Andrij Melnyk, the outgoing Ukrainian ambassador to Germany, responded to Musk’s original tweet with an obscenity.
It is unclear how much of the cost of deploying Starlink satellite uplinks in Ukraine was covered by US funding. In April, the US Agency for International Development said it had delivered 5,000 terminals. The Pentagon did not answer this question.
Musk’s pledge to spend $44 billion to buy Twitter “must factor into his decision that he can no longer afford to do it for free,” said retired Major General John Ferrari, senior researcher nonresident at the American Enterprise Institute. .
Musk’s request that the Pentagon start taking over the memo comes as the Space Force and the Pentagon have considered how commercial vendors will play a role in national security. Musk’s threat of withdrawal highlights the risk of relying too heavily on commercial capabilities, Ferrari said.
“Commercial providers always change their minds,” Ferrari said, adding that using Starlink to provide communications to Ukraine is also a reminder that the Pentagon needs to expand that service beyond SpaceX, he said. .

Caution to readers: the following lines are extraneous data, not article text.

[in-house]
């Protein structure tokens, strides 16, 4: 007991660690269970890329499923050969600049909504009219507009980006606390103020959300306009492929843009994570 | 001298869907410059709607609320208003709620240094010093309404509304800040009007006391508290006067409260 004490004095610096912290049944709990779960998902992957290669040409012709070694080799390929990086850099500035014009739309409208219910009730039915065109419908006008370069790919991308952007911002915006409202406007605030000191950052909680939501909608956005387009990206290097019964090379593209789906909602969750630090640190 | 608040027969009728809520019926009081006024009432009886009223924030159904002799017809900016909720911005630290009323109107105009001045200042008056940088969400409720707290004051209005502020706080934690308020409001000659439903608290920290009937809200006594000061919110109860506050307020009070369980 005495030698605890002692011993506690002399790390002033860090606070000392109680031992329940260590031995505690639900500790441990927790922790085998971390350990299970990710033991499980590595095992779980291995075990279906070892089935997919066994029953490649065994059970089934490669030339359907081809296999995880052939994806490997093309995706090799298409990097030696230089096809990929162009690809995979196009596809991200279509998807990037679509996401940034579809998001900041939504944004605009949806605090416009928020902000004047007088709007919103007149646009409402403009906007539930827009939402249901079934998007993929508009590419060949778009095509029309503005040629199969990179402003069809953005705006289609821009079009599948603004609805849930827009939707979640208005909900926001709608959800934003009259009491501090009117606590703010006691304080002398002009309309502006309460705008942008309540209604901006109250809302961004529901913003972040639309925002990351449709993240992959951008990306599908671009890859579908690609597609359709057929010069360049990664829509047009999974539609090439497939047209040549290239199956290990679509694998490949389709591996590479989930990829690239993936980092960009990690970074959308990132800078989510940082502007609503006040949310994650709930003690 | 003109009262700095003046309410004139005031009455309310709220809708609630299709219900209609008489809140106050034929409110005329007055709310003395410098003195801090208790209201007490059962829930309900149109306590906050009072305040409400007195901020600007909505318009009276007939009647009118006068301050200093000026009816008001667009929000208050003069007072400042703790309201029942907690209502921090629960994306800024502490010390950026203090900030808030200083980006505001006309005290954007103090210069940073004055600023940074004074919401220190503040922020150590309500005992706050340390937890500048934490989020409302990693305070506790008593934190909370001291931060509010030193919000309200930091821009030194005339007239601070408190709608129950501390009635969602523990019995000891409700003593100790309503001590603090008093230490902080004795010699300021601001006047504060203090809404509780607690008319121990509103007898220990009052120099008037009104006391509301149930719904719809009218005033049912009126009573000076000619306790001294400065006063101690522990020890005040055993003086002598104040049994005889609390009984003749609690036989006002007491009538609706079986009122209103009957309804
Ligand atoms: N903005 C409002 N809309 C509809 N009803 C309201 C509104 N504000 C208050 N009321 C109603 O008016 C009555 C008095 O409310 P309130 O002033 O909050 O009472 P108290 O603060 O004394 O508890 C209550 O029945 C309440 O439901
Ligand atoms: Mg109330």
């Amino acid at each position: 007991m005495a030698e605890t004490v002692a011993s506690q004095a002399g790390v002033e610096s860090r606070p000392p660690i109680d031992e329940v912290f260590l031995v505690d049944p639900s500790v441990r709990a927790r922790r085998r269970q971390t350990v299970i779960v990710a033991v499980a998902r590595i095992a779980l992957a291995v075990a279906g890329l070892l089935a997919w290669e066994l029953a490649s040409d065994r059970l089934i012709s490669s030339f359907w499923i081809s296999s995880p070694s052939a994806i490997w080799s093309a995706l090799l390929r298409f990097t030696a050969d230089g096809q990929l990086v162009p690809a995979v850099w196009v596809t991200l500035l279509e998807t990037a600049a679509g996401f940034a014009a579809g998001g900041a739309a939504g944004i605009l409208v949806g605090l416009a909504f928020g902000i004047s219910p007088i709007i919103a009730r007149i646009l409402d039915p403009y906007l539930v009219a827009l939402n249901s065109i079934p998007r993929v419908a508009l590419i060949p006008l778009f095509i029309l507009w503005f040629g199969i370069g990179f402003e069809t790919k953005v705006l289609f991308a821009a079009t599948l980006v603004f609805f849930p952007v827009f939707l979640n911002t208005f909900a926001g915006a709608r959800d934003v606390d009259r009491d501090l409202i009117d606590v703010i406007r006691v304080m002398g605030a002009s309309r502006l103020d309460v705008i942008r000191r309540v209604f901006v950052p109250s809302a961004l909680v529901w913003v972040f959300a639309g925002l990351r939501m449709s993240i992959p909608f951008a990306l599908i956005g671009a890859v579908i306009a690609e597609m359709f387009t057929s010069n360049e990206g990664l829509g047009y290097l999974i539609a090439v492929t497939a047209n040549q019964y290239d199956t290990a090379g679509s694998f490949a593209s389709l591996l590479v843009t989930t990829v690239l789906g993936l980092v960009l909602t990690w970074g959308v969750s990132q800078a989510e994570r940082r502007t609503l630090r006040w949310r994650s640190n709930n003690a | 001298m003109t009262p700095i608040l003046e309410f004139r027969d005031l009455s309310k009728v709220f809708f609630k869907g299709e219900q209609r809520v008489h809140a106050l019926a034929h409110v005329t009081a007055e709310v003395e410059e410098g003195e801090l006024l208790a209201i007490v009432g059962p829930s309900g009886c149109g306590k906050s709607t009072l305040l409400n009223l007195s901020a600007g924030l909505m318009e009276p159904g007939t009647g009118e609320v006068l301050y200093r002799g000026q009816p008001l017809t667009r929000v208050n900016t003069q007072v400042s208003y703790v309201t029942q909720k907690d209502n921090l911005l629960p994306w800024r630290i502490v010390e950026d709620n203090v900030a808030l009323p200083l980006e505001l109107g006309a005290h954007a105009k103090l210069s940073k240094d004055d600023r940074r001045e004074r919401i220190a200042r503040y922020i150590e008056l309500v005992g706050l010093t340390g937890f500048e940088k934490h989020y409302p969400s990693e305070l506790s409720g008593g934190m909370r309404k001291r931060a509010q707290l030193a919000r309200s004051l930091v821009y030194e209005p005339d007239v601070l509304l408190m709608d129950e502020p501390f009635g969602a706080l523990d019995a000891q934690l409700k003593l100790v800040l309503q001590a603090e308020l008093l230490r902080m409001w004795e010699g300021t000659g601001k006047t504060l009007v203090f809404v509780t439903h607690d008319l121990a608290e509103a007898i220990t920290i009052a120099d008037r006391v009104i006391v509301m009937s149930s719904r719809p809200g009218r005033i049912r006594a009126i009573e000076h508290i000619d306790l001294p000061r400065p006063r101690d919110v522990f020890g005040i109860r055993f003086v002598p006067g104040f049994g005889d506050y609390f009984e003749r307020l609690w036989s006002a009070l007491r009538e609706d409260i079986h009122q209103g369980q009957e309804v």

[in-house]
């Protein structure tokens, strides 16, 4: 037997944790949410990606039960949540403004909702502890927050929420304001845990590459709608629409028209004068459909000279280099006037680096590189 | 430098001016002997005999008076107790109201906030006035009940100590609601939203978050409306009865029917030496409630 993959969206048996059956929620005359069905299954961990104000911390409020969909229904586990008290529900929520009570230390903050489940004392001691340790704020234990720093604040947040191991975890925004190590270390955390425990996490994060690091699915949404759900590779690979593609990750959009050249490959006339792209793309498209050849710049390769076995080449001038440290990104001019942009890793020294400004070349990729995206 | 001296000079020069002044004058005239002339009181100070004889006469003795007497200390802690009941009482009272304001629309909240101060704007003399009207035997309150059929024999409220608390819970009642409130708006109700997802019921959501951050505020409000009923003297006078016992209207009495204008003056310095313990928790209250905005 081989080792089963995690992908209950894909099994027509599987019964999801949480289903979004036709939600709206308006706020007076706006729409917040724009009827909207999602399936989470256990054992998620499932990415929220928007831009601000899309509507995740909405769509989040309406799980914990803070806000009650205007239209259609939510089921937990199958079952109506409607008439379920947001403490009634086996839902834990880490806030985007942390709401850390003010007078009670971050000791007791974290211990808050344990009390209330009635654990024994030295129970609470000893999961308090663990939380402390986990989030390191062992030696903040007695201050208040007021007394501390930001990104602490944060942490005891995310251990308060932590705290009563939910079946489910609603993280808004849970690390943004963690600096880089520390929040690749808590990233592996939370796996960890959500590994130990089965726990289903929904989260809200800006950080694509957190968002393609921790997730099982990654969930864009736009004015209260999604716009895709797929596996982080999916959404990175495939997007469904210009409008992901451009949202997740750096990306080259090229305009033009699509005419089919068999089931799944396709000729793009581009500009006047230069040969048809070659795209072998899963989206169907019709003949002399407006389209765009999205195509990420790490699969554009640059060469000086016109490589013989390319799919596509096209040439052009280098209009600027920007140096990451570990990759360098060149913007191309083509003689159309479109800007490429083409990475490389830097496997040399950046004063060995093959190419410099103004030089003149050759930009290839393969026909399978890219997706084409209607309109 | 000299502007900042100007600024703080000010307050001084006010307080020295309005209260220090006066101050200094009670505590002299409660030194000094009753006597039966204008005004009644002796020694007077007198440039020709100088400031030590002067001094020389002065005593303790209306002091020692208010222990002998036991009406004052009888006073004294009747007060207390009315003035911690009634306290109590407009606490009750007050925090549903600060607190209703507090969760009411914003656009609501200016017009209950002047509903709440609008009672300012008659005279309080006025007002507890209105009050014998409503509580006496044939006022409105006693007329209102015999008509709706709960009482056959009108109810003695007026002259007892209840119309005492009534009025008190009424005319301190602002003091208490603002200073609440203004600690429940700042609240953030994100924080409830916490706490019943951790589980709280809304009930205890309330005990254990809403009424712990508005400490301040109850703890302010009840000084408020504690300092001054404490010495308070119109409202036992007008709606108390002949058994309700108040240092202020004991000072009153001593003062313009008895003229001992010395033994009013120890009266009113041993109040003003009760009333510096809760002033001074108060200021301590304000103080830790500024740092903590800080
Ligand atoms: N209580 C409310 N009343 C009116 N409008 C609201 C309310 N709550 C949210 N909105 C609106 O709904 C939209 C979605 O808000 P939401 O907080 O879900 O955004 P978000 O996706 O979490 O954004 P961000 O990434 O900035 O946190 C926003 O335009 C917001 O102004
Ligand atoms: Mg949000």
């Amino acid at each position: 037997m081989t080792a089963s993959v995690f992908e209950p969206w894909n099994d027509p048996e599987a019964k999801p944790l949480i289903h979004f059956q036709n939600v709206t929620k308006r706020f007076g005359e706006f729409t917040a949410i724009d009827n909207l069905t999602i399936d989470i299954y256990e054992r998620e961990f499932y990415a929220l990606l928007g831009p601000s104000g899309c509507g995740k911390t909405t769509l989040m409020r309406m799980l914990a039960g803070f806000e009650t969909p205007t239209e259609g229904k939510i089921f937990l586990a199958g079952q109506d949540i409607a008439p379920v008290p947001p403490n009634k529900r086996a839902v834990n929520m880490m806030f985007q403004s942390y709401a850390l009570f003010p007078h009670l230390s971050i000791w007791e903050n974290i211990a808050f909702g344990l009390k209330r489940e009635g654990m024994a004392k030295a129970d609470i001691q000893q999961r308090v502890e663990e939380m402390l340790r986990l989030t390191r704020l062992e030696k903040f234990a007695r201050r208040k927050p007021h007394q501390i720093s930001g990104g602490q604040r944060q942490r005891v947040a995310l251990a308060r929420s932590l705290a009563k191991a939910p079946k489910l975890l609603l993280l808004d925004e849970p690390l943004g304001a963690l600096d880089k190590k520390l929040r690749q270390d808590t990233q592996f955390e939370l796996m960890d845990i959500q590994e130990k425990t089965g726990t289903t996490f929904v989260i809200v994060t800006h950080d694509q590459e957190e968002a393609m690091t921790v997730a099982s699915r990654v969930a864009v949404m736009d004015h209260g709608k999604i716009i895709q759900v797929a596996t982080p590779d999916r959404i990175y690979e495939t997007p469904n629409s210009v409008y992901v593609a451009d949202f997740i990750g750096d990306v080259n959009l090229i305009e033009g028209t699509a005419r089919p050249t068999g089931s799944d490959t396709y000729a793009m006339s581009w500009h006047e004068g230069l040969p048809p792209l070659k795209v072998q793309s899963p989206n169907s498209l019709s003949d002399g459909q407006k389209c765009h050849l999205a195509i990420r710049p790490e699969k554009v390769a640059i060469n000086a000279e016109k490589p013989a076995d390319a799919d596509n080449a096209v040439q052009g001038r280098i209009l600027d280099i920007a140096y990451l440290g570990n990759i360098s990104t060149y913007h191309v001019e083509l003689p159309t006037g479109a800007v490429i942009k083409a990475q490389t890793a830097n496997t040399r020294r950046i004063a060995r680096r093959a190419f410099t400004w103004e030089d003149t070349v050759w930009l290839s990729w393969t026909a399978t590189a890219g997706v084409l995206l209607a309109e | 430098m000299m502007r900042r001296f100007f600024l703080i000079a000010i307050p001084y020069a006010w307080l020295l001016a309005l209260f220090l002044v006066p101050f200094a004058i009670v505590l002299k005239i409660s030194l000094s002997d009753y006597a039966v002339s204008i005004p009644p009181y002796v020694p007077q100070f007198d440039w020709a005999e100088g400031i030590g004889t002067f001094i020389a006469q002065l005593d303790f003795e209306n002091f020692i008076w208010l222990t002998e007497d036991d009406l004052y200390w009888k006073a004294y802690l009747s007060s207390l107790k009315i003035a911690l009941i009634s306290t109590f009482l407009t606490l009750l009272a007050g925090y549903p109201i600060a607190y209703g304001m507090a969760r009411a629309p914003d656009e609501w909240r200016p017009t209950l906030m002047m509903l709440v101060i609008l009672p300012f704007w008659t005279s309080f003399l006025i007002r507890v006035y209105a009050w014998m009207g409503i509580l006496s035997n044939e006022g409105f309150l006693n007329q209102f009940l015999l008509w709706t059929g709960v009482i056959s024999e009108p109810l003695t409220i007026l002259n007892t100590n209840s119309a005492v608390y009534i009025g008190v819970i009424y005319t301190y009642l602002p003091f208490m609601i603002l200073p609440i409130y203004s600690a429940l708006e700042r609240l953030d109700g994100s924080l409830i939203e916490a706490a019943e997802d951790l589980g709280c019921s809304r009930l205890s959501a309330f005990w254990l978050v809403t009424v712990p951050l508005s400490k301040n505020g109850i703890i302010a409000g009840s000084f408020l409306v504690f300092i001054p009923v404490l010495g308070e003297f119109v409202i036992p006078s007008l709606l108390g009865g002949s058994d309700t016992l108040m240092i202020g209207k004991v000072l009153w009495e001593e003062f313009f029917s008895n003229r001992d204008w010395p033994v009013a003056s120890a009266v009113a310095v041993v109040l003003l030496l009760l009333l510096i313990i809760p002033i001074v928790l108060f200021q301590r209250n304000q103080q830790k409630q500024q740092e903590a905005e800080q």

“The government needs many suppliers for key capabilities, of course that often means more money, but it’s an insurance policy and insurance costs money,” Ferrari said.
In March, the commander of the US Space Command Army, General James Dickinson, said having vendors providing the necessary capabilities, such as Maxar’s satellite imagery of stranded Russian convoys, has become essential, because it frees up limited military satellite resources to focus on other things.
In his tweets, Musk also raised a question that various vendors and the Pentagon are considering as space becomes a more critical part of wartime operations: If a commercial vendor assists the United States and is targeted, the United States United owe him protection?
“We also had to defend against cyberattacks and jamming, which are getting harder and harder,” Musk tweeted.
Associated Press writer Frank Bajak in Lima, Peru, contributed to this report.